September 13th’s Partial Solar Eclipse

Residents of southern Africa get to watch the Moon cover part of the Sun not long after (or during) sunrise on Sunday, September 13th.

Update: Early risers in South Africa dodged broken clouds and caught most of the eclipse not long after sunrise. See the nice assortments of images posted by Jörg "Schoppy" Schoppmeyer and by Jay Pasachoff.
Path of September 2015's partial solar eclipse

The path of this weekend's partial solar eclipse crosses southern Africa and Antarctica. At the spot marked Greatest Eclipse, an observer would see 79% of the Sun's diameter covered by the Moon. Green lines indicate Universal Time of maximum coverage; blue lines indicates the fraction of the Sun's diameter covered.
Fred Espenak / eclipsewise.com

This year's first solar eclipse, a total cover-up, took place along a far-northern path that passed over only a few inhabited bits of land.

The next solar eclipse, occurring this weekend, will likewise be challenging to view — unless you're lucky enough to be on the southern tip of Africa or somehow transported to an uninhabited portion of Antarctica.

September 13th's solar eclipse is a partial affair, with the Moon covering a maximum of 79% of the Sun's diameter at 6:54 Universal Time. As seen in the map above, the area of visibility clips South Africa and neighboring countries, as well as Madagascar, during sunrise or in the hours thereafter. To see how the eclipse progresses with time, check out this nifty animation from Larry Koehn's Shadow and Substance website.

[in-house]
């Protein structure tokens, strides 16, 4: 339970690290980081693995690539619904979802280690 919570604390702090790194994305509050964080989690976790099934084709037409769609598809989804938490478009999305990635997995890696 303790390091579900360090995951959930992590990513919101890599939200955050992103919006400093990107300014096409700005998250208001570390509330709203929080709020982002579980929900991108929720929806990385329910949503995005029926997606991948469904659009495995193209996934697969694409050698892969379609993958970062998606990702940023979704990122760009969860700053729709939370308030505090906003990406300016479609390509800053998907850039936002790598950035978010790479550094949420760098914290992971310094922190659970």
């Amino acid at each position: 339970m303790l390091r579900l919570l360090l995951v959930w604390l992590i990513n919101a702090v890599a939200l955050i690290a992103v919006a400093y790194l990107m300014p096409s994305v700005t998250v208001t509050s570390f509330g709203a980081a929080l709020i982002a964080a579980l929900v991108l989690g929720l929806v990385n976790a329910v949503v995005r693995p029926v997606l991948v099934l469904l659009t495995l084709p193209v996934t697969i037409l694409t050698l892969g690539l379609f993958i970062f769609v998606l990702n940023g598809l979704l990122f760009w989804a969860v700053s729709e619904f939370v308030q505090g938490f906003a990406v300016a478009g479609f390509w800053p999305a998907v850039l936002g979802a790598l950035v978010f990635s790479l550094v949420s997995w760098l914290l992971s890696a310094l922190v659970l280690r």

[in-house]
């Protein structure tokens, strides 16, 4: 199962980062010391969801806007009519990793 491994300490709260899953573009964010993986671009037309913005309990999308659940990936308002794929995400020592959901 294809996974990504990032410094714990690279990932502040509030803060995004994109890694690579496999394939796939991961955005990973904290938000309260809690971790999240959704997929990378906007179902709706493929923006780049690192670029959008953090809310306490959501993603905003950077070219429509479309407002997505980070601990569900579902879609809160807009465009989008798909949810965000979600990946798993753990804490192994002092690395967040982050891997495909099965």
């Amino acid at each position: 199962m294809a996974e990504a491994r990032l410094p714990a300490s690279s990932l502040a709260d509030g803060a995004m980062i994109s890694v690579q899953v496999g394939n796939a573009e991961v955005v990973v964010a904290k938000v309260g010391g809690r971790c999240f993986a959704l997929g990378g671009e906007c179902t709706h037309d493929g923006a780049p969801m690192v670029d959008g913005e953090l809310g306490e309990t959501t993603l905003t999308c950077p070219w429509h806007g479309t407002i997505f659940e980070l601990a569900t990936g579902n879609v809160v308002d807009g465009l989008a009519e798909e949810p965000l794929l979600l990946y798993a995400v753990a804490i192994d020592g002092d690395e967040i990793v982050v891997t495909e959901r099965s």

Solar eclipse from Cape Town

Here's how the eclipse should look at its maximum as seen from Cape Town, South Africa.
Stellarium

According to predictions by Fred Espenak, up to 30% of the Sun's disk will be covered as seen from Cape Town, 15% from Johannesburg, and 2% from Harare in Zimbabwe. Jay Pasachoff (Williams College), who chairs the International Astronomical Union’s Working Group on Solar Eclipses, will be part of a group traveling to L'Agulhas (south of Cape Town)  to view the eclipse.

Two weeks later, with the Moon full instead of new on the night of September 27–28, North and South Americans will enjoy a total lunar eclipse. And, after this weekend, the Moon next covers the Sun (completely this time) on March 9, 2016. The path for that event crosses Indonesia and the western Pacific Ocean.

As noted by Mike Kentrianakis, manager for the American Astronomical Society's outreach effort, this partial eclipse is a harbinger of what 500 million North Americans will experience on August 21, 2017.


Got the itch to see a total solar eclipse? The next ones occur in March 2016 and August 2017. Join one of Sky & Telescope's expeditions to these extraordinary events.

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